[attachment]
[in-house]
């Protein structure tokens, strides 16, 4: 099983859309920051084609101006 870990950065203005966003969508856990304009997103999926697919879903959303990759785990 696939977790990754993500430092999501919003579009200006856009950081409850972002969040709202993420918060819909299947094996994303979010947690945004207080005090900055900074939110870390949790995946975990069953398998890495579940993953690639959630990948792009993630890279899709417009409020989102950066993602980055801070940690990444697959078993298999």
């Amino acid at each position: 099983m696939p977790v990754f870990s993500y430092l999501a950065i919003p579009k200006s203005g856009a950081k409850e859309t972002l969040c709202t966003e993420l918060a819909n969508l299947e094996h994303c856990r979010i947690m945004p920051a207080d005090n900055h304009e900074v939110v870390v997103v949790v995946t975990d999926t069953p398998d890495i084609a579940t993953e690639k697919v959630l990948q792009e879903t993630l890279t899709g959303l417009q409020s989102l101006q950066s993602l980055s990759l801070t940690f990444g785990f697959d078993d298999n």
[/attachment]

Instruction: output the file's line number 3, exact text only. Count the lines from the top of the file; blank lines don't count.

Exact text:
């Amino acid at each position: 099983m696939p977790v990754f870990s993500y430092l999501a950065i919003p579009k200006s203005g856009a950081k409850e859309t972002l969040c709202t966003e993420l918060a819909n969508l299947e094996h994303c856990r979010i947690m945004p920051a207080d005090n900055h304009e900074v939110v870390v997103v949790v995946t975990d999926t069953p398998d890495i084609a579940t993953e690639k697919v959630l990948q792009e879903t993630l890279t899709g959303l417009q409020s989102l101006q950066s993602l980055s990759l801070t940690f990444g785990f697959d078993d298999n």